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17c) Find the smallest possible value of $x^2 + 4xy + 5y^2 - 4x - 6y + 7$

The context of this problem is that the previous two parts are solved by rewriting the given expressions such that you end up with squared parentheticals and then one constant value outside the parenthetical. Given that any squared real expression is $ \ge 0$, the constant is then by default the minimum possible value of the expression. However, after trying many different groupings and simplifications, I cannot figure out how to entirely confine the variable terms into squared expressions, and so every result I get is the combination of a constant term and a variable term.

Nothing in the text of the problems suggests that the answer to this question should be so different from the answer to the other two questions, so I think it's still asking for an isolated constant term. It's often the 4xy term that is proving difficult to deal with, it keeps popping up in my final results.

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Write this quadratic polynomial in two variables as a sum of squares of linear polynomials: \begin{align} x^2 + 4xy + 5y^2 - 4x - 6y + 7&= (x^2 + 4xy - 4x) + (5y^2 - 6y + 7) \\ &= (x+2y-2)^2 -4y^2-4+8y + (5y^2 - 6y + 7) \\ &= (x+2y-2)^2+y^2+2y+3 \\ &= (x+2y-2)^2+(y+1)^2+2 \end{align} Thus the minimum of the expression is $2$, attained when $y=-1$ and $x=2-2y=4$.

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While factoring the expression directly isn’t very difficult in this case, you can also arrive at the solution entirely mechanically by diagonalizing the quadratic form via an algorithm related to Gaussian elimination, which you can find described here. Basically, one iteratively completes squares by applying the same elementary operations to both the rows and columns of the coefficient matrix.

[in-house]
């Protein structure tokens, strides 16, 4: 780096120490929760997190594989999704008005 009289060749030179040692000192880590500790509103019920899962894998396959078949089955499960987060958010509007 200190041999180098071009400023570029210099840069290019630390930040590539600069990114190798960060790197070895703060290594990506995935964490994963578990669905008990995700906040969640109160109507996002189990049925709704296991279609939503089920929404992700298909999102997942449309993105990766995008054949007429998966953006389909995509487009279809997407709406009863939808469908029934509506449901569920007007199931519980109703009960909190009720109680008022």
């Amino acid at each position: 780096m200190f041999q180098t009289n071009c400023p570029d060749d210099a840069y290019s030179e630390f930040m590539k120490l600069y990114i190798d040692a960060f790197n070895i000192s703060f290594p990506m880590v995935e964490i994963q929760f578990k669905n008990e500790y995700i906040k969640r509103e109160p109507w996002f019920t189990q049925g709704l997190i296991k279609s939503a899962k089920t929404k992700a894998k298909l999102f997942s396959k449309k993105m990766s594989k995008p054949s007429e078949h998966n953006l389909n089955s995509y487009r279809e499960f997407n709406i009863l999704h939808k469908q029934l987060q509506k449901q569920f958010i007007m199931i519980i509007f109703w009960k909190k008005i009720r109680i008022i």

Starting with the augmented coefficient matrix (you can in fact omit the augmentation for this purpose, as will be explained below) $$\left[\begin{array}{ccc|ccc}1&2&-2 & 1&0&0 \\ 2&5&-3 & 0&1&0 \\ -2&-3&7 & 0&0&1 \end{array}\right]$$ subtract twice the first row/column from the second $$\left[\begin{array}{ccc|ccc}1&0&-2 & 1&0&0 \\ 0&1&1 & -2&1&0 \\ -2&1&7 & 0&0&1 \end{array}\right]$$ then add twice the first row/column to the third $$\left[\begin{array}{ccc|ccc}1&0&0 & 1&0&0 \\ 0&1&1 & -2&1&0 \\ 0&1&3 & 2&0&1 \end{array}\right]$$ and finally subtract the second row/column from the first to obtain $$\left[\begin{array}{ccc|ccc}1&0&0 & 1&0&0 \\ 0&1&0 & -2&1&0 \\ 0&0&2 & 4&-1&1 \end{array}\right].$$ The last diagonal element on the left side is the constant term that you seek.

To obtain the actual diagonalized quadratic form, you’ll need the inverse of the matrix on the right side, which is $$\begin{bmatrix}1&0&0\\2&1&0\\-2&1&1\end{bmatrix},$$ but this is less work than it might seem at first glance because the entries below the main diagonal are precisely the coefficients, with signs inverted, from the elementary row/column operations that you used to diagonalize the quadratic form in the first place. Reading down each column and combining with the values from the computed diagonal matrix, we have $$x^2+4xy+5y^2-4x-6y+7 = (x+2y-2)^2+(y+1)^2+2.$$

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